Marek Migalski: Democratization of Belarus is my most sincere interest
18:16, — Politics
The office of European deputy Marek Migalski has started an action of solidarity with political prisoners – Mikalai Statkievich and Dzmitry Dashkievich.
Marek Migalski told charter97.org what he expects from the new solidarity action, whether he considers the liberation of Dzmitry Bandarenka and Siargiei Kavalenka his merit, and what the victory of democracy in Belarus would mean for him.
- We’ve often heard you say that the struggle for democracy in Belarus is your job that you get paid for…
- Helping the democratic community in Belarus has obviously become a part of my life, one of my major interests, but first of all, yes, this is my job, the job that I get paid for by European tax-payers. As a deputy of the European Parliament, I have the opportunity to impact the situation in some ways, to raise the Belarusian issue at the highest level in Europe. Yes, this is my job, but at the same time, this is my most sincere interest.
- Have you been criticized for your actions?
- Of course I have. It is inevitable. Sometimes when you help a child cross the street, someone will call you a good person, and someone will say: why have you helped only one child? Someone can even call you a pedophile. That’s the way things are, if you’re not a hundred-dollar bill, there’ll always be people to criticize you. But for a politician, the most important thing is not to be loved, but to work for positive results.
- So there are people who criticize you for helping the Belarusians?
- Yes, there are. Some people ask: “Why would you solve other people’s problems? We have lots of problems here in Poland!” I always reply that I cannot choose between my right and left legs, I want to walk on both of them. I mean that I cannot do one thing and ignore another.
- For several days ago in Strasbourg you took part in the debates on Belarus and Georgia. There you were talking about the Polish Foreign Ministry disclosing financial data of the opposition activists to the Belarusian powers. Why do you think this is happening? Is it a result of a sequence of mistakes or of planned actions?
- I raised the issue during the debates because personally I feel very sorry that Poland is involved in such affairs. As a matter of fact, I don’t support the acting government, but this is not the point. The point is that this is my country, and when I hear that Poland is responsible for the arrest of Ales Bialatski, that disclosing the funds given to 30 Belarusian oppositionists in its letters to Belarus, the Polish Foreign Ministry denounces them to Lukashenka, I feel ashamed. And in Strasbourg, I apologized to the Belarusians. Not because I have done something wrong, but because my state has acted this way. In the best case, this is just a misunderstanding, a stupid act, but in the worst case this is the work of mysterious special services. I’d like to believe that this is just a mistake of the authorities.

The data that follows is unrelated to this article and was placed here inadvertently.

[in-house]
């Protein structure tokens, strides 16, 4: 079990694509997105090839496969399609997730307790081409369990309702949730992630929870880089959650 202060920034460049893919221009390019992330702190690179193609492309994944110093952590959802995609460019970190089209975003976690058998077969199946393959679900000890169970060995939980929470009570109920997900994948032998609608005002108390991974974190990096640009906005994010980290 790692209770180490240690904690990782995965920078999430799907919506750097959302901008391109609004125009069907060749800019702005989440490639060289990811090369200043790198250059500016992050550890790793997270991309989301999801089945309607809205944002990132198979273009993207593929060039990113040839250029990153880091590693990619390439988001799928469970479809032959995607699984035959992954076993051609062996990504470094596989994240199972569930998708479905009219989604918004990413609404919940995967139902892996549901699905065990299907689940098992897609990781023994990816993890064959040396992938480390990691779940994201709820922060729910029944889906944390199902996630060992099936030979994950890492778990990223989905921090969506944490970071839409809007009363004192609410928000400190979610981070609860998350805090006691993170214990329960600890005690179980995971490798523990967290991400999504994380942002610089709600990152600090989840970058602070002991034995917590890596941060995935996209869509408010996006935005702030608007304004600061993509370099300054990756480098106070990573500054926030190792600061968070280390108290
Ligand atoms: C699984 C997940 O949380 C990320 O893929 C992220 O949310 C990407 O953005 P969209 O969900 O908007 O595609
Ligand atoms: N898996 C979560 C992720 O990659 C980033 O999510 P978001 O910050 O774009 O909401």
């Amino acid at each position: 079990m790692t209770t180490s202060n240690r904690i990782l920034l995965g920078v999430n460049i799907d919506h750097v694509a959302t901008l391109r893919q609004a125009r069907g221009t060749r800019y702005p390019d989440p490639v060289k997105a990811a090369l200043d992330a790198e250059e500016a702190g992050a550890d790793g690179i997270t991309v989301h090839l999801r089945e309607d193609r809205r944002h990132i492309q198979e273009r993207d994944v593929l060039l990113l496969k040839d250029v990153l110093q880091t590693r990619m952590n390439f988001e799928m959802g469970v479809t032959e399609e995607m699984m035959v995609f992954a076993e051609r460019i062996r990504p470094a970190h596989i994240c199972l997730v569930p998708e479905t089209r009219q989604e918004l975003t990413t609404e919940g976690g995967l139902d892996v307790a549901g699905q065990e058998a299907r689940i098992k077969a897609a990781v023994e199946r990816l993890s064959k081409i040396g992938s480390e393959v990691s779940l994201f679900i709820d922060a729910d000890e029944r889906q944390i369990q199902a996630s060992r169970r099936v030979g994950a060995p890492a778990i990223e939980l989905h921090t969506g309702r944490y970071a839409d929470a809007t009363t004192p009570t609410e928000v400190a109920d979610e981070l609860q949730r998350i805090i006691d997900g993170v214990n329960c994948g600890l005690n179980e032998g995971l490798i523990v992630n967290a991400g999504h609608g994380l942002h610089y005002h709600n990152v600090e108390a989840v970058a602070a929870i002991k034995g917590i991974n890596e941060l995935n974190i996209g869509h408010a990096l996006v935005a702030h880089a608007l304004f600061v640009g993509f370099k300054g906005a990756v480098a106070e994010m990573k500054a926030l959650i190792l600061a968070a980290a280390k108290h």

- In your mind, what would unite the Belarusian opposition once and for all?
- Only the Belarusian opposition can decide what or who they will unite around. Democracy is based on the principle that everyone decides for themselves, and nobody has the right to impose a point of view. Quite recently I have seen 12 representatives of the Belarusian oppositionist circles sign the Brussels Declaration. They all demanded one thing – the European Union’s support for democratic changes in Belarus, liberation and rehabilitation of all political prisoners. And for me, it was a crucial moment. They have shown that in this very situation, varied Belarusian forces can unite around common values.
- Last Saturday an action of solidarity with political prisoners Mikalai Statkievich and Dzmitry Dashkievich began on your initiative. What are your expectations?
- The action of solidarity with Dzmitry Bandarenka and Siargiei Kavalenka has been the most significant project in my career. Luckily, today these people are free. I don’t know to what extent my actions have favored their liberation. Maybe they had no impact at all, and maybe these people were released later than the Belarusian powers had planned because of my advocacy. However, I think my actions have had a certain positive effect. And today I am ready to fight for liberation of two more Belarusian political prisoners. Thus, the action of solidarity with Mikalai Statkievich and Dzmitry Dashkievich begins now. A special website has been launched to support the cause: www.2free.eu. The website will become a virtual meeting point for the people who really want to see Statkievich and Dashkievich free. I hope that this project will be as successful as the liberation project of Bandarenka and Kavalenka.